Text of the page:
Look Beyond Your Job Objective
February 2, 2020
“Can you please help me with this presentation”
“We need a volunteer to run this project on a stretch mode. Would you please lead it. I know its not connected with the job in any way but we need your guidance”
“I know the deadline for this project is in one week, but I have some personal work that I cannot push- Can you please complete this on your own”
“We are short of one executive, can you please help fill in for the missing person and complete these 4 activities”
There have been multiple instances in my career where I have been called on to do someone else’s work or do some work for someone else
In the early stages of my career , while I never said No , I did have big reservations. Am I the only dummy around that people are coming and loading with work? Needless to say, when I took on any activity not connected with my own Job objective, it became a stretch. My days at work got longer, my workload got bigger and sometimes even threatened to derail my own work objectives.
Slowly as I advanced through life and built my career, I realized that being the go to guy for any odd job or stretch assignment, is a great place to be in. I started welcoming it- I liked the feeling of being valued and it helped my self esteem. Trading off my free time for the goodwill coming with the work I did, seemed like a small price to pay.
Yes, in some situations there was no goodwill- Some people thought it was my job to do something even though it clearly was not. But even here, by taking on the job, I felt I had the upper hand as the other person could not blame me for something not happening.
With the benefit of 25+ years of career, I can now say with certainty that doing stuff for others irrespective of whether its a part of your JO or not, is actually a superpower, if you are looking to advance in career and life.
- People around you start trusting you for the value you have to offer
- You are seen as an enabler and not a blocker(yes, there are both kinds at work!!)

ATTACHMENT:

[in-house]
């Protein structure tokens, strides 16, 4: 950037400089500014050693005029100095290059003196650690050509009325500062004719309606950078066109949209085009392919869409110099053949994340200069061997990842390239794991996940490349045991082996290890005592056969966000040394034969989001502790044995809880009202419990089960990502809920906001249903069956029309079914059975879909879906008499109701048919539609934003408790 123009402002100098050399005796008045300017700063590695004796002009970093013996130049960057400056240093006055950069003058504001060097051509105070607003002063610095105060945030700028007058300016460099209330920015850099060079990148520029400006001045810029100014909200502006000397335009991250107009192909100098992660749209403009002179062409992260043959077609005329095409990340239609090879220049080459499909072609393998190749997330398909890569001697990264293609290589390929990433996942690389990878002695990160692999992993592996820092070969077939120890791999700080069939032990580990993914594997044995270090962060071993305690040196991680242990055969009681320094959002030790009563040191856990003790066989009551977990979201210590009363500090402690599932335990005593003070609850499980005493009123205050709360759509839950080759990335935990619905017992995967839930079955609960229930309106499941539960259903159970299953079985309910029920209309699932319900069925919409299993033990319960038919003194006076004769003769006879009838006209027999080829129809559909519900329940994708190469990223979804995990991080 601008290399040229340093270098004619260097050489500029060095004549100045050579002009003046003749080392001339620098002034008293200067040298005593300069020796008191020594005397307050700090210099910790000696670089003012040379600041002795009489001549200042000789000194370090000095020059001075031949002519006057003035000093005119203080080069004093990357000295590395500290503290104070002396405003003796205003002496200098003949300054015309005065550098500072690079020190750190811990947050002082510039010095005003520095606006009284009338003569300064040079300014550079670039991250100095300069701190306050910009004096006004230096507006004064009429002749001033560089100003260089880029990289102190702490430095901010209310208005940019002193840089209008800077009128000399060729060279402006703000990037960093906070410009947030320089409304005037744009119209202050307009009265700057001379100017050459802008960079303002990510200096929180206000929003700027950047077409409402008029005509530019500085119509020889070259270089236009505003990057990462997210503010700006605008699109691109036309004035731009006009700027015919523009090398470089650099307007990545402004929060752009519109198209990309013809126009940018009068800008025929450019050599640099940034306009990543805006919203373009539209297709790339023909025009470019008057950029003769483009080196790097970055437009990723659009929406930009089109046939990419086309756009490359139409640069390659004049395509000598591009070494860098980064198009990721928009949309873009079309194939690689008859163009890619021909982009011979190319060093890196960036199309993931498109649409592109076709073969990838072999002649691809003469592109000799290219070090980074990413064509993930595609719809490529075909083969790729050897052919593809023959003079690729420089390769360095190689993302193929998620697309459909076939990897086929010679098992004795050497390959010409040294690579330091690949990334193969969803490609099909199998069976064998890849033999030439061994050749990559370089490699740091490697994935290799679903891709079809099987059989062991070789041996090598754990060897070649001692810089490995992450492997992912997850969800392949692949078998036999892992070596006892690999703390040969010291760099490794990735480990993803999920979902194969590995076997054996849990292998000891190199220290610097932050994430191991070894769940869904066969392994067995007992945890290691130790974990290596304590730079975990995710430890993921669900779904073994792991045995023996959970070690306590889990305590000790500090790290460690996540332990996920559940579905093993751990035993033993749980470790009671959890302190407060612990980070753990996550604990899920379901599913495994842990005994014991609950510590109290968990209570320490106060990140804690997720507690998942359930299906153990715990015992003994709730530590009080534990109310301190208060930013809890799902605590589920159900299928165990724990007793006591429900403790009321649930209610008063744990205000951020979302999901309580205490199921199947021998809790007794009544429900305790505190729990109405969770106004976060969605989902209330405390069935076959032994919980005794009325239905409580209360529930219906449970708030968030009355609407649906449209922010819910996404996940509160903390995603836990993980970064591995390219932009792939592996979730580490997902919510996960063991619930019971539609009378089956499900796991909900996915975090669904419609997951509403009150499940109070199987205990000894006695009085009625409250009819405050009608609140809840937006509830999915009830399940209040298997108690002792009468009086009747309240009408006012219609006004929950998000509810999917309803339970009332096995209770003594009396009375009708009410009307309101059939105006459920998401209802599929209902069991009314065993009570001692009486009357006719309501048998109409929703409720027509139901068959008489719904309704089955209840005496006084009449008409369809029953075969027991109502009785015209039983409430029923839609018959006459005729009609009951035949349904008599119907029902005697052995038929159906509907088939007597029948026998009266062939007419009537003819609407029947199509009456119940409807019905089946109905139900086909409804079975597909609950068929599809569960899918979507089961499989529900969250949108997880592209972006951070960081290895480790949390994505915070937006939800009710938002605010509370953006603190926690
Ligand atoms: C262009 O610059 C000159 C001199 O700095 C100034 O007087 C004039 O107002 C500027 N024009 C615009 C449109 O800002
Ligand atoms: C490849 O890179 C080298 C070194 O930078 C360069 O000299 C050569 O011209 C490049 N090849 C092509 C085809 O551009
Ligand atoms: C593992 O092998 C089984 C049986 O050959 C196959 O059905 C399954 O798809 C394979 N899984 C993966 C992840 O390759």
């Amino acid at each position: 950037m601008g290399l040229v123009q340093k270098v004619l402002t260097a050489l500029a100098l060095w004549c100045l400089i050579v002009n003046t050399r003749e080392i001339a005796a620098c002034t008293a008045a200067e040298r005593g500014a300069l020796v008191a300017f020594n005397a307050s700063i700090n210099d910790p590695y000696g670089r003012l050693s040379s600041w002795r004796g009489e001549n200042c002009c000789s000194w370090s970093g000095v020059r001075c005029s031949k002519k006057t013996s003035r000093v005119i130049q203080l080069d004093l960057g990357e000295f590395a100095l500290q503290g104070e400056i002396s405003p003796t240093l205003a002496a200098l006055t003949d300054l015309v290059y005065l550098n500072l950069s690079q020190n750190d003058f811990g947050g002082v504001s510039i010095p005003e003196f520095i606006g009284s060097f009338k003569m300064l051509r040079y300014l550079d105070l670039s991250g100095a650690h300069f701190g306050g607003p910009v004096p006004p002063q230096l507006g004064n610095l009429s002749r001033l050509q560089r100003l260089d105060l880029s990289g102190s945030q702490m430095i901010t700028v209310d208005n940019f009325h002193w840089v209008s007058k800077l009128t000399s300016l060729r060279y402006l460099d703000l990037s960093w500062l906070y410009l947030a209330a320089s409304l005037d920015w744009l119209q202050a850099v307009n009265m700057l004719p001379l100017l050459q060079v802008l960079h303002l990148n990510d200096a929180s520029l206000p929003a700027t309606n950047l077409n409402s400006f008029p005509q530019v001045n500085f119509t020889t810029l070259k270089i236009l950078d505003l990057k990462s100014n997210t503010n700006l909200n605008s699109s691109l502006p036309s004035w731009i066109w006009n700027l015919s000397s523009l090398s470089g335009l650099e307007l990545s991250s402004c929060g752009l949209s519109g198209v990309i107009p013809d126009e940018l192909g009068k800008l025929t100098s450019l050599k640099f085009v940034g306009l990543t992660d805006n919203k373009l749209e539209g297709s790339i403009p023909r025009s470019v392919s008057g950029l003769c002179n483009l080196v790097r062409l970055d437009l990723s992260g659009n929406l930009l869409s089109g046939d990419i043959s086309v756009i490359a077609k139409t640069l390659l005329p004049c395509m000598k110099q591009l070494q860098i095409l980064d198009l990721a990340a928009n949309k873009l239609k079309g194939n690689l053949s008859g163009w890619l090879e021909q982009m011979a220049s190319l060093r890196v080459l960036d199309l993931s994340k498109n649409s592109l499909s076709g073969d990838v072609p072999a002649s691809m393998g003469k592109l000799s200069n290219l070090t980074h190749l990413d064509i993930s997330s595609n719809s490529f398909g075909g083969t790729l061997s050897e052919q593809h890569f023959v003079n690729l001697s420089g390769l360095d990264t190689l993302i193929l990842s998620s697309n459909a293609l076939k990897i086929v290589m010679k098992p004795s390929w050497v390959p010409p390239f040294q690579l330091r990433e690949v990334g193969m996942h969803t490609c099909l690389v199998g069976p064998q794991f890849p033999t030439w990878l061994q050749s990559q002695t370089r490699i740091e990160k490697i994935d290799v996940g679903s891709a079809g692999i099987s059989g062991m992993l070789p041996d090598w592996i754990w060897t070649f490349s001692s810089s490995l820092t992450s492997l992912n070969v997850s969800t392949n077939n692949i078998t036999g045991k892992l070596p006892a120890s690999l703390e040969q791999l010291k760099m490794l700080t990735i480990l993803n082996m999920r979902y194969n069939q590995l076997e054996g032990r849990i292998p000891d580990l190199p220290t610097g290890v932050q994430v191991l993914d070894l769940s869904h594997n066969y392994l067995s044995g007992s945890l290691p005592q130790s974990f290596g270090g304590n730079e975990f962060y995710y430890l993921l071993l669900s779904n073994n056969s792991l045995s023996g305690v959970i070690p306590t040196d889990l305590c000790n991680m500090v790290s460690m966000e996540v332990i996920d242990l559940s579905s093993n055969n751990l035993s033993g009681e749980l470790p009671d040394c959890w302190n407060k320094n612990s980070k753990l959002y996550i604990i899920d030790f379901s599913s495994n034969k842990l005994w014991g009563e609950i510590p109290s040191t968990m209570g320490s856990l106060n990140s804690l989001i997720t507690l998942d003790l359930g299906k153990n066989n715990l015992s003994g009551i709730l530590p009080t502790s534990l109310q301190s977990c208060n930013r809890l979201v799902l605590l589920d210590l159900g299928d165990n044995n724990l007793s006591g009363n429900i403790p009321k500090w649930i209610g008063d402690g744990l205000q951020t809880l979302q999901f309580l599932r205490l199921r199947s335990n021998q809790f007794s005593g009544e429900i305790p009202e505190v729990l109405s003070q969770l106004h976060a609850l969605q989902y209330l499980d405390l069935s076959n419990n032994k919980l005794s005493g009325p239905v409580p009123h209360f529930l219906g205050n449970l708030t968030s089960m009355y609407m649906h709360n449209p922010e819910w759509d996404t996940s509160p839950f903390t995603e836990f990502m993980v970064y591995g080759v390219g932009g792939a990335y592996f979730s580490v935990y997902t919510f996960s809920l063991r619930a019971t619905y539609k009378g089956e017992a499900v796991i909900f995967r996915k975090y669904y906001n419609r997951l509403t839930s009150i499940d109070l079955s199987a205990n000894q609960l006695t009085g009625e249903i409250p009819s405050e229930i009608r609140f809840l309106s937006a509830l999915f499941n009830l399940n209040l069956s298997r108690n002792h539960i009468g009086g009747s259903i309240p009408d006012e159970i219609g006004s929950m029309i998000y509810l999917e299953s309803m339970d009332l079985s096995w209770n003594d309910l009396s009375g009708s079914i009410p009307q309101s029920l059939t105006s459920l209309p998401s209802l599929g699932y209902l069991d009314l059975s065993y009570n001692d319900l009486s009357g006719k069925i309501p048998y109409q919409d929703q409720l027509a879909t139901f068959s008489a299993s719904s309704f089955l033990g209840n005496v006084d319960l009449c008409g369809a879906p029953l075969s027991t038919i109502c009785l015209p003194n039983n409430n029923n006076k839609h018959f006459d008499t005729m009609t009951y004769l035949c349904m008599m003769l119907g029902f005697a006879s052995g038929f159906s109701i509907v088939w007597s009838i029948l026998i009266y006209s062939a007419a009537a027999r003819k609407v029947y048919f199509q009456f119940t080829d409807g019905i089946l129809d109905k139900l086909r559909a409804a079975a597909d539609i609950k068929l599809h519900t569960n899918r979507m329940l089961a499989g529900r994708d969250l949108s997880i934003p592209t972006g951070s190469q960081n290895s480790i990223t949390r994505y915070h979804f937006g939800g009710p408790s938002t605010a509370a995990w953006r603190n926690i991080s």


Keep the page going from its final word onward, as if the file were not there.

- You learn new stuff and gain experience in areas that you would otherwise not got in your core job.
- You become a creator of positive culture. The people around draw on your example and support each other.
- You create a network of positive relationships. People may move on to different organisations, but they will remember you. If your paths happen to cross again, they are there for you, looking out for you and paying back when you are not expecting it.
Adam Grant has written an amazing book titled “Give and Take” where he describes 3 types of people that operate in work settings. The Takers, The Matchers and The Givers.
A Taker is someone whose puts his/her own self- interest ahead of others. They look to maximize from the people and environment around.
Matchers, on the other hand maintain a balanced style of reciprocity-I’ll help you because you can help me back.
Givers are the generous kind. They help with no strings attached. Their motivation is to add value and contribute in some meaningful way.
In many of my coaching conversations , I often hear this common refrain
- Its not my job. Why should I do it.
- I am already loaded, I don’t have the bandwidth to do stuff for others.
My feedback is, do it anyways, even if it stretches or burdens you. Be a Giver. When you work to a higher standard, you become the benchmark. You become a leader.